Early the next morning after a quiet breakfast at the Villa Soro, we set off westwards towards Bilbao, about 100 kilometers away from San Sebastian. The drive was easy and very green with the hills and trees of the Pais Vasco (Basque country), a welcome change after the over-construction we see everyday in Marbella.
We arrived before noon and walked on the riverbank towards the main entrance of the Frank O. Gehry designed Guggenheim which opened to the public in October 1997. The museum was built as part of a grand plan to redesign and modernize the city of Bilbao along with Santiago Calatarava’s new city airport, Federico Soriano’s new Conference and Performing Arts Center, the construction of a Sir Norman Foster designed metropolitan railway along with a new footbridge crossing the river at Uribitarte also by Calatrava.
There was a temporary exhibit of the works of German artist, Anselm Kiefer alongside the museum’s permanent collection of modern installations and large-scale works by celebrated artists like Jeff Koons large flower puppy, Jenny Holzer’s LED columns, Yves Klein’s Fire Fountain and Louise Bourgeois’ large spider called Maman (a copy of which we had previously seen outside the National Gallery of Canada in Ottawa). One of these – The Matter of Time by Richard Serra – can be experienced by entering the different structures of double ellipse and spiral among others and creates a strange dizzy and claustrophobic feeling. We entered the small spiral and didn’t dare go into any of the others after that.
We continued on to the first floor to see the rest of the works by Anselm Kiefer then headed on to the museum store to look through the numerous art books and items for sale to kill time before our reservation at the restaurant. There is also a cafe and a prix–fixe menu restaurant aside from the Martin Berasategui (a three-star Michelin chef) managed Guggenheim Bilbao Restaurant.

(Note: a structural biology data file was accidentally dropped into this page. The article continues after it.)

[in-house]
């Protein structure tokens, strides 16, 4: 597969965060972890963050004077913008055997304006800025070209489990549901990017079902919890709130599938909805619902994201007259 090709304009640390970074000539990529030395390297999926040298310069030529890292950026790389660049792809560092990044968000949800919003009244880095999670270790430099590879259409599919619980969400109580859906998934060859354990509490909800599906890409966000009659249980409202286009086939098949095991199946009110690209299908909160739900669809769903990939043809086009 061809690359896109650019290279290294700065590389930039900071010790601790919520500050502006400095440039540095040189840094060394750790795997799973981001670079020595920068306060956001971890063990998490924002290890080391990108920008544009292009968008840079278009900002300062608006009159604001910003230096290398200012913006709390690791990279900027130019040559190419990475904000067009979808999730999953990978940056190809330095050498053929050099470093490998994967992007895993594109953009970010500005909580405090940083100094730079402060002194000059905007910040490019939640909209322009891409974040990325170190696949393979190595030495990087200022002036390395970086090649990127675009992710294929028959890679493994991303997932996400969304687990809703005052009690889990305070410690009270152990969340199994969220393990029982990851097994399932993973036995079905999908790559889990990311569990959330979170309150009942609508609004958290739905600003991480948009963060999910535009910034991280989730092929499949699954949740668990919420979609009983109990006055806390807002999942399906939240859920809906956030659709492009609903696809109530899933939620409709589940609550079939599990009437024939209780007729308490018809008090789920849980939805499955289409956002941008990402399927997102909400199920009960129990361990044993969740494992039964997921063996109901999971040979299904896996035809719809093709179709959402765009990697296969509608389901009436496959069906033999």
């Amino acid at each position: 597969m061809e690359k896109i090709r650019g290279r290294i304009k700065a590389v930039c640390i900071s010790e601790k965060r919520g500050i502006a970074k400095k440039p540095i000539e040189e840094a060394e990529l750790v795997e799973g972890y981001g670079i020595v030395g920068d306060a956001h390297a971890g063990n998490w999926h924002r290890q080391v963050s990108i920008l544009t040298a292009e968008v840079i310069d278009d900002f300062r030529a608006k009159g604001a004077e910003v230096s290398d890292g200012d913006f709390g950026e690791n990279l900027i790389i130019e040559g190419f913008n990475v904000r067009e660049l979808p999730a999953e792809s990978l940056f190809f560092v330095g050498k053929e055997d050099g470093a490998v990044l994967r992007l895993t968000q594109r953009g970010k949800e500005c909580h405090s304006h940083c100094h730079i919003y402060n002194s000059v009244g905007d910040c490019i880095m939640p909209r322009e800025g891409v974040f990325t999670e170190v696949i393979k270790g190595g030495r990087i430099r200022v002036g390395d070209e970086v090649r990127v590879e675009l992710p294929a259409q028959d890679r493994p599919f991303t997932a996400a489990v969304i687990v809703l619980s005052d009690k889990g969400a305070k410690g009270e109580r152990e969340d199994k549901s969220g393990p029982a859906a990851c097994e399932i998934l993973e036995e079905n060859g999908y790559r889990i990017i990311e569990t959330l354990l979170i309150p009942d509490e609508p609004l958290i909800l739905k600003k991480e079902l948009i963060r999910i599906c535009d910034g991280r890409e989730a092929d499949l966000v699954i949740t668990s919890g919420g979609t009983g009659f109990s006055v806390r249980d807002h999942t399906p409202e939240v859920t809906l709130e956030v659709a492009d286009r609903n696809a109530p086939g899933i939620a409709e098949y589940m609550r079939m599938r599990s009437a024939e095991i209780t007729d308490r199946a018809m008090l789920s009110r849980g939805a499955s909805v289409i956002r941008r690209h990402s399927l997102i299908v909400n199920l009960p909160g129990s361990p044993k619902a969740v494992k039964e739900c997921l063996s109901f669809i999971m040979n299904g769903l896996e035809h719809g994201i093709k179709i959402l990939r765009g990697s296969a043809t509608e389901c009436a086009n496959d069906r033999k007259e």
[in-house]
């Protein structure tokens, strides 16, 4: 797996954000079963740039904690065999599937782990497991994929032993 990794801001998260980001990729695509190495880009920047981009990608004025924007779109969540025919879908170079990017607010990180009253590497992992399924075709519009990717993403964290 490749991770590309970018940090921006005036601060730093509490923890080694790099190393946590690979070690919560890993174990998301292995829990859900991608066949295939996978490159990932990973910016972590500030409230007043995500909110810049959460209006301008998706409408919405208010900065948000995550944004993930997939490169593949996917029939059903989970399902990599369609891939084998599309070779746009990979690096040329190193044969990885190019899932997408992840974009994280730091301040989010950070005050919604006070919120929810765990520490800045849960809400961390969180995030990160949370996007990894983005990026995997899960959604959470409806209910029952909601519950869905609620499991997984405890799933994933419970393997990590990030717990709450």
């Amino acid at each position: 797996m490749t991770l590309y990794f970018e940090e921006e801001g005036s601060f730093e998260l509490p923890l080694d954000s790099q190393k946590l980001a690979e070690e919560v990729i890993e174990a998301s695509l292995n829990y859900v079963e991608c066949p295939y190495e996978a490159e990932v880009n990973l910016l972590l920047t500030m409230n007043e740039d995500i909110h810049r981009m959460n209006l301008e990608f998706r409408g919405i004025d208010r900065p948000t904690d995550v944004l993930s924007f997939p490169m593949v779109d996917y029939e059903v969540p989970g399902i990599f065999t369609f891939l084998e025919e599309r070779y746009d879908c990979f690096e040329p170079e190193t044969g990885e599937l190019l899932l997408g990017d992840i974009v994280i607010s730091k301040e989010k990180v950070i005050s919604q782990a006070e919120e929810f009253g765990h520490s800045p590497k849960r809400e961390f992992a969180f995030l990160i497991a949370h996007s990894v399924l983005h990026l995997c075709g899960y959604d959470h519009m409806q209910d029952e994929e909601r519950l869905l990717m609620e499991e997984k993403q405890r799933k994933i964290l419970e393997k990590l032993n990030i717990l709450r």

The restaurant’s modern modern interiors with its’ colorful paint-splattered walls and red-upholstered chairs and banquettes fit perfectly with the museum’s impressive and eye-catching shape. We were the first to be seated and had time to peruse our menus before settling on the 6-course Sensations tasting menu (pictured in order below). The best one out of the six courses for me was the intensely-flavored third course of Roast vine tomato stuffed with baby squids with a black risotto and fresh cream. One of the specialties of this region is chipirones (baby squids) which is always present in Basque country menus. This version was a stellar take on the lowly squid with the sweetness of the tomato complementing the strong flavor of the squid ink risotto and the baby squids. Our meal ended with a very interesting yet simple dessert of warm dark chocolate juice with a milk and anise ice cream and crunchy almond meringue leaves. This is another flavor combination that I’ve tasted several times in Spain – liquorice and chocolate. We had a half bottle of Azpilicueta along with some still Mondariz and Illy espressos to finish. Sated and sleepy with headed back to San Sebastian and had a well-deserved siesta (afternoon nap) dreaming about the wonderful meal we just had.